Facing the prospects of mass layoffs after the COVID lockdown this March, Neighborhood Health Center in Oregon came up with an ingenious solution to keep all its employees on the job. Besides reassigning dentists and others to temporary front desk roles, the safety net organization opened an onsite childcare center for the children of employees, with dental hygienists doubling as teachers’ aides. Once the crisis is over, the childcare center will close, but for now it is a lifeline. Neighborhood’s innovation was bold but not unusual: This country’s safety net health system has always been a place of innovation.
The Center for Care Innovations (CCI) supports the health care safety net. Our mission is to work for health equity and strengthen the health and well-being of low-income, underinvested communities across the United States. Our programs are designed to aid people unable to access quality care due to lack of insurance, immigration status, systemic racism, geographic isolation, language and cultural barriers, hopelessness, and more.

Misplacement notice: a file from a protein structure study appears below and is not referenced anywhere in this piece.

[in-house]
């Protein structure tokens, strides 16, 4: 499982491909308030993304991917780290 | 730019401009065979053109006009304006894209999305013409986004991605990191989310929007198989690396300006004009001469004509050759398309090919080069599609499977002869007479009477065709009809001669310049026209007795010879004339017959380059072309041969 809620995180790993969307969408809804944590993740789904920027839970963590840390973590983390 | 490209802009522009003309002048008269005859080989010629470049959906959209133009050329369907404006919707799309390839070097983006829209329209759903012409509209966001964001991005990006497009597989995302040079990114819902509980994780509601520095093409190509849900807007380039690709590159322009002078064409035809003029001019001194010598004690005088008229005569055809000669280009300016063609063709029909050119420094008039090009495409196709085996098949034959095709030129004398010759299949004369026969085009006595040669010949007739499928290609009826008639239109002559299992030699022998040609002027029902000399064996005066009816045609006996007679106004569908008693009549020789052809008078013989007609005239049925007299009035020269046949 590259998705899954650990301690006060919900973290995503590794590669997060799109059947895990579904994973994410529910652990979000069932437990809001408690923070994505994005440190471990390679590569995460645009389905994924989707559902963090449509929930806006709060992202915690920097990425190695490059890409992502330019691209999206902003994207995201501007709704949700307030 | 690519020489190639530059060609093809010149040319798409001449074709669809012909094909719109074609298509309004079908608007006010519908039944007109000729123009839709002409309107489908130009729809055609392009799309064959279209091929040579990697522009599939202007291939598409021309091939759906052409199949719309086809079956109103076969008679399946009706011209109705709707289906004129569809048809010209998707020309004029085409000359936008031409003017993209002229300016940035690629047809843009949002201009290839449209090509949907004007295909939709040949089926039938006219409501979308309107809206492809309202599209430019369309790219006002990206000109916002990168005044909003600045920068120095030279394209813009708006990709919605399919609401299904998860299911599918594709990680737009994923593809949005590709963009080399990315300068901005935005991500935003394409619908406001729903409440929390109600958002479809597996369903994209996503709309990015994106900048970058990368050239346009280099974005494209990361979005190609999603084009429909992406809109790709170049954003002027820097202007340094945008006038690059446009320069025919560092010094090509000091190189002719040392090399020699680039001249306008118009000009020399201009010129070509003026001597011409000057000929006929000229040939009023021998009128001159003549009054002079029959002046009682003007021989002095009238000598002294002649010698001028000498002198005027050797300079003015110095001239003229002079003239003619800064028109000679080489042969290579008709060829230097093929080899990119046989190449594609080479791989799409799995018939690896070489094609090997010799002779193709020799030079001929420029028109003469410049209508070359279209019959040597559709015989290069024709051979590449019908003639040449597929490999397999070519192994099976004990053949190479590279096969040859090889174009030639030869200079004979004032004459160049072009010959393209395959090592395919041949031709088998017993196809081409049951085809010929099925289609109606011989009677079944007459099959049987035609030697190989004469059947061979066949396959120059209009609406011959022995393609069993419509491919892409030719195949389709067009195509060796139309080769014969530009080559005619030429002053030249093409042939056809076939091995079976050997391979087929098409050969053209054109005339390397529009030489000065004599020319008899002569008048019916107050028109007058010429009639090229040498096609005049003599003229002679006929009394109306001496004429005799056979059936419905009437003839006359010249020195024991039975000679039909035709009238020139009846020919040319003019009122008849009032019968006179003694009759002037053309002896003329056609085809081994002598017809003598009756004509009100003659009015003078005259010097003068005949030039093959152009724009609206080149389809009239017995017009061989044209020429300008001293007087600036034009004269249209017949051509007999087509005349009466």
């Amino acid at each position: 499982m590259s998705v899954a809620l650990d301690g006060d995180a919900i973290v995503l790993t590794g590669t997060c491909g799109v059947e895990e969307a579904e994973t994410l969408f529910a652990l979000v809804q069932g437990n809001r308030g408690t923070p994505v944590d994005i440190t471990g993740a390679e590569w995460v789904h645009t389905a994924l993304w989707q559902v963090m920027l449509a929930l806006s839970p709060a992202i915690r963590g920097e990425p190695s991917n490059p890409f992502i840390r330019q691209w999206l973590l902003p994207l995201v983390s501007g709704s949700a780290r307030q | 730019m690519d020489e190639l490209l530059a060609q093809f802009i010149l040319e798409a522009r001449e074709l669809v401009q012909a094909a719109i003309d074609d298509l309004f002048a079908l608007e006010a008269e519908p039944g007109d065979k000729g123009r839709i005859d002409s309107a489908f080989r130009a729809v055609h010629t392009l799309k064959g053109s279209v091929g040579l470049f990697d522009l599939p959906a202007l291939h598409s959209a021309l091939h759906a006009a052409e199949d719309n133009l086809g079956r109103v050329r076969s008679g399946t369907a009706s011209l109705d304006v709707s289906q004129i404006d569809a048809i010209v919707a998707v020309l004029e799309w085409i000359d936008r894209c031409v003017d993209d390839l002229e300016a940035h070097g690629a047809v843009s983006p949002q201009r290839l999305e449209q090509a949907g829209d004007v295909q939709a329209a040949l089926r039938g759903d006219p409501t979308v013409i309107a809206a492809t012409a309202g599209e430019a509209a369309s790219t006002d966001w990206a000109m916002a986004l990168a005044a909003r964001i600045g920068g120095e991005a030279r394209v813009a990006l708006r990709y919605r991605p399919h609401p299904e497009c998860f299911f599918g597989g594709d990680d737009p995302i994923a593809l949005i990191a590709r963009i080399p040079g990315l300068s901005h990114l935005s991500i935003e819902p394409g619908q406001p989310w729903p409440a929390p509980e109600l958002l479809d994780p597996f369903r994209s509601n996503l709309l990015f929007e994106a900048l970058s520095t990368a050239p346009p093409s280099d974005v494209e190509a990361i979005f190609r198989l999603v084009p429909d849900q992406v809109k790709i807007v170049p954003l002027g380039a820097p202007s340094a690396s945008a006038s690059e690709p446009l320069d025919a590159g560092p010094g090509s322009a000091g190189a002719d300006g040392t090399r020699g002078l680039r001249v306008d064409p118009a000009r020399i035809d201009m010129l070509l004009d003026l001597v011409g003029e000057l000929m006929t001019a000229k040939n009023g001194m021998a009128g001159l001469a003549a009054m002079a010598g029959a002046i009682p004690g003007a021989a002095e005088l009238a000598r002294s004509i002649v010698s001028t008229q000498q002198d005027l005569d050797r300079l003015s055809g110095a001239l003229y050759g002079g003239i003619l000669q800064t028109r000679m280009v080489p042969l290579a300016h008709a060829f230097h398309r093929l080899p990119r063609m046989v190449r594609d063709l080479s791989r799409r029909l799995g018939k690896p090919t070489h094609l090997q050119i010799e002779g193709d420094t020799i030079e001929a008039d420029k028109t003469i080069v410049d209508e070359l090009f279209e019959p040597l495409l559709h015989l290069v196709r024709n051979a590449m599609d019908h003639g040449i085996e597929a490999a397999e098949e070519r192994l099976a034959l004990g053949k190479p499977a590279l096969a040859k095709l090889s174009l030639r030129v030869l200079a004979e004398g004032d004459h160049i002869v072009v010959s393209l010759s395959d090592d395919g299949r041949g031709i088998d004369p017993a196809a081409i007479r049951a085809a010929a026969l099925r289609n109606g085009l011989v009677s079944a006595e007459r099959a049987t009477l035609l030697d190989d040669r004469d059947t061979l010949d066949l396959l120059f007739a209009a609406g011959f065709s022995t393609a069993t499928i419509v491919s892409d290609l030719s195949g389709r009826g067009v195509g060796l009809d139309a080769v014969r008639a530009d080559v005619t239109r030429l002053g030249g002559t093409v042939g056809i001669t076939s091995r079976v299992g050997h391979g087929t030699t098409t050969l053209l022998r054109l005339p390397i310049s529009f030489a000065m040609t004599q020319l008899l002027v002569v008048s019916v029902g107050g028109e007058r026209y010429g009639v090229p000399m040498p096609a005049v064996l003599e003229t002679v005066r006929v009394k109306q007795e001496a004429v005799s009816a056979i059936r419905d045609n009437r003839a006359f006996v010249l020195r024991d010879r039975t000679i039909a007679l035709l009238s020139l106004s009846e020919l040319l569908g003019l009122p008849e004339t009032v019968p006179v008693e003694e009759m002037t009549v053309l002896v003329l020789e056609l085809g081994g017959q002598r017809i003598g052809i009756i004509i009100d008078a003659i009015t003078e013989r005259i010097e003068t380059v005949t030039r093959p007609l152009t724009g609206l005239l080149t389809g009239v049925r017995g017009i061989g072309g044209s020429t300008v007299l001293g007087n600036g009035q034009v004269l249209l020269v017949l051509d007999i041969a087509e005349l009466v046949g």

Ironically, with the pandemic, many of the restraints that kept innovation from occurring and sustaining have been lifted, which has led to an explosion of innovation in telehealth and virtual care.
In many ways, safety net organizations are better equipped to innovate during the pandemic than private-pay clinics. Safety net clinics are accustomed to operating on a tight budget and avoiding unnecessary care; they are prone to sharing their innovations; and they “are more likely to invest in population health programs that pay long-term dividends across departments and care settings”. To avoid exacerbating the disparities and racial and ethnic inequities that the pandemic has laid bare, systems need to work to overcome the “digital divide” and ensure that broadband and devices are available to low-income patients (NEJM).
Read the full article about the health care safety net by Veenu Aulakh at Grantmakers In Health.
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